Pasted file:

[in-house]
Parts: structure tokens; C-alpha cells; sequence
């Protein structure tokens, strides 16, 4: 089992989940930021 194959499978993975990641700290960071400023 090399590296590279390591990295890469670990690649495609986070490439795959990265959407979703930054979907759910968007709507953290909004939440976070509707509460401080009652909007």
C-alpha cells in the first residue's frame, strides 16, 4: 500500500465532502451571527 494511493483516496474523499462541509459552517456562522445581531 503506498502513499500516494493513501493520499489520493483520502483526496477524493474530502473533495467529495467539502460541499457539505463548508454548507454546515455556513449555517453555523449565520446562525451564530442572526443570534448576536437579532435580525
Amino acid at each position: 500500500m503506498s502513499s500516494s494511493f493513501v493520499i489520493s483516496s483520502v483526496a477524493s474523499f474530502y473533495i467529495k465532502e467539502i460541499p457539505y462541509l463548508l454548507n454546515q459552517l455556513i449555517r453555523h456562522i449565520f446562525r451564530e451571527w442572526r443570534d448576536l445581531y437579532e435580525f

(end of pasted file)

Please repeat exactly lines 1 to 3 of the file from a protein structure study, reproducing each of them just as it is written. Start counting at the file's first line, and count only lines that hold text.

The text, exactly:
[in-house]
Parts: structure tokens; C-alpha cells; sequence
């Protein structure tokens, strides 16, 4: 089992989940930021 194959499978993975990641700290960071400023 090399590296590279390591990295890469670990690649495609986070490439795959990265959407979703930054979907759910968007709507953290909004939440976070509707509460401080009652909007």